15M at Puerta del Sol, Madrid, 2011. (Photo: Pablo Blazquez Dominguez via Getty Images)
What happened that May 2011 was not a call to protest any more through social networks. Not even an exclusive cause of those who packed the squares. It was not the first cry against the political and financial class and it was not the only trigger for everything that happened later. But what happened next could not be explained without 15-M.
This Saturday marks ten years since a massive influx of people took to the streets in different corners of Spain moved by more than one common feeling. On the one hand, outrage with a system that made a large part of the citizenry feel like “merchandise in the hands of bankers and politicians” —both because of its language and its dynamics. On the other, fed up with the continuous corruption scandals that dotted each other. And in short, concern about an uncertain future after the crisis and the austerity policies that clouded any expectation of a decent life. Ten years have passed, and yet the feelings today seem the same (or worse).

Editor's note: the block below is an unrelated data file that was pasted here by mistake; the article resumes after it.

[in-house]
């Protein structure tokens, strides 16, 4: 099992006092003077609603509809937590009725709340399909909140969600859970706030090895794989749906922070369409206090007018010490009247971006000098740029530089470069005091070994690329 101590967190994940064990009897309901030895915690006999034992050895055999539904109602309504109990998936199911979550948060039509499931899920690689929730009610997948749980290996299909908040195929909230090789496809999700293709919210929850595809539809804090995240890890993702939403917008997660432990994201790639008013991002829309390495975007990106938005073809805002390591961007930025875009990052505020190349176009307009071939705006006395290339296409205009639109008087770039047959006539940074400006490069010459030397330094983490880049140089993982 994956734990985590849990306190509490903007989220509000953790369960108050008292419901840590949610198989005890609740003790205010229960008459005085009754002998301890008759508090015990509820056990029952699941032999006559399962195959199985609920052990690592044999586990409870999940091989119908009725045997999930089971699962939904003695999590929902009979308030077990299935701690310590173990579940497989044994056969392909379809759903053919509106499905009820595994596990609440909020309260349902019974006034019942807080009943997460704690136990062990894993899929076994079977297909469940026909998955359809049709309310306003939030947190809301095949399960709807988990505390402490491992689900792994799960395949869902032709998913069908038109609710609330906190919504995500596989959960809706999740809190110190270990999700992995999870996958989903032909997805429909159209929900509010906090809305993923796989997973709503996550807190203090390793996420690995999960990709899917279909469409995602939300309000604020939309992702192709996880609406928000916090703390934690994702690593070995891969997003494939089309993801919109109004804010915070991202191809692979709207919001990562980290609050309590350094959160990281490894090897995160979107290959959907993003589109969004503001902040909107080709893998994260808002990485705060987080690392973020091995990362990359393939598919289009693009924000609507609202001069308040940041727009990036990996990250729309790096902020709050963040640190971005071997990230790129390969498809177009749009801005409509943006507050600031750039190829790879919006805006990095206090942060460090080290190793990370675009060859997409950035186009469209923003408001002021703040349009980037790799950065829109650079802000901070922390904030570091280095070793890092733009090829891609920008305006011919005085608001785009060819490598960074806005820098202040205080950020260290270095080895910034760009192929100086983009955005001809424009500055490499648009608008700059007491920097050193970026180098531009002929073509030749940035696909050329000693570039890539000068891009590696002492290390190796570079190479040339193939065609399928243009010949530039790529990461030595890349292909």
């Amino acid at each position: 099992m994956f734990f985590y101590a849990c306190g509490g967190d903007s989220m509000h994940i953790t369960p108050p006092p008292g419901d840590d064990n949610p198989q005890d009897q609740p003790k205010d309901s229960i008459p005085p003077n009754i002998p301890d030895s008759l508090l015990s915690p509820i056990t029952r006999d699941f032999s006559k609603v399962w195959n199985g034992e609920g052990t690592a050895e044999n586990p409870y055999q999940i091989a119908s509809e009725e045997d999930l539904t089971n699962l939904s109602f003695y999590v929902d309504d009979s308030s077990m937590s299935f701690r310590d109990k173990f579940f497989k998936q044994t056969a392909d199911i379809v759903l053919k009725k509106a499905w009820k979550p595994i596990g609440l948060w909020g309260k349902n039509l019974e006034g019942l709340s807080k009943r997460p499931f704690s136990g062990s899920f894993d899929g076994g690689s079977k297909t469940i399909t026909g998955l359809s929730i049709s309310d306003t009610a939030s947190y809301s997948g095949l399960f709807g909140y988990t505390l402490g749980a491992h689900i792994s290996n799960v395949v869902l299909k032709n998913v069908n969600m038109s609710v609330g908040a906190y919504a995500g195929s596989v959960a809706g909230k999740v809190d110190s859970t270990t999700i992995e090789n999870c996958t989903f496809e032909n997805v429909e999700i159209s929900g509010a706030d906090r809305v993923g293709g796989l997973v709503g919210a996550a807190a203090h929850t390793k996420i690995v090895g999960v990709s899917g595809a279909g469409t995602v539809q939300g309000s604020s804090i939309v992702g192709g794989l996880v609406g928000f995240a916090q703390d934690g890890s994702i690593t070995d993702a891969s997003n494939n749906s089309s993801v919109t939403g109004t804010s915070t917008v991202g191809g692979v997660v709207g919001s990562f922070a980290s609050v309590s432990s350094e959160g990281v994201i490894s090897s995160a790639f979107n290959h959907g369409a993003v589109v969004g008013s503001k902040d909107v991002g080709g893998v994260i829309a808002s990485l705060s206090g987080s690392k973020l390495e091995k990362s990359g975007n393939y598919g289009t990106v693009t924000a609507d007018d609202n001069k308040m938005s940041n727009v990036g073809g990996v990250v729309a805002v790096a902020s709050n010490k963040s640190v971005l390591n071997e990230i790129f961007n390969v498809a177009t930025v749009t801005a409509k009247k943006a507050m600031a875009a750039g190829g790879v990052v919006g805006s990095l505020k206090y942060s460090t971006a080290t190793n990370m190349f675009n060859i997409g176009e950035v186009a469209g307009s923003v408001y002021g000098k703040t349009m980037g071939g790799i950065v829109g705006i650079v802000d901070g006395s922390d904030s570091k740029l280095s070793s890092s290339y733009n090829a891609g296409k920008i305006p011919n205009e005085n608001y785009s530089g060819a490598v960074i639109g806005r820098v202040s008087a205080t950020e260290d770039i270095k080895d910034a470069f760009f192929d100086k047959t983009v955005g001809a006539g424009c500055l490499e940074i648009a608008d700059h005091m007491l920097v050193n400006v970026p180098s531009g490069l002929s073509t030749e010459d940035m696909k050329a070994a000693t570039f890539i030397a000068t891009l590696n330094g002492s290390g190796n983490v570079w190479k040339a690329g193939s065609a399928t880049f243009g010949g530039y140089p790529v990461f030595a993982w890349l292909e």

From the “They don’t represent us” to the “Real Democracy NOW”. The many slogans that sounded at that time, channeled in different ways, penetrated uniting a civil society that ended up raising its voice to demand a model that would place it at the center of the political discussion.
“We have created a group to coordinate initiatives to be able to articulate a common voice among all. We ask that those responsible and administrators of the different pages and groups who share the same ideals to fight against this unjust system, or those people who are willing to participate …
This article originally appeared on The HuffPost and has been updated.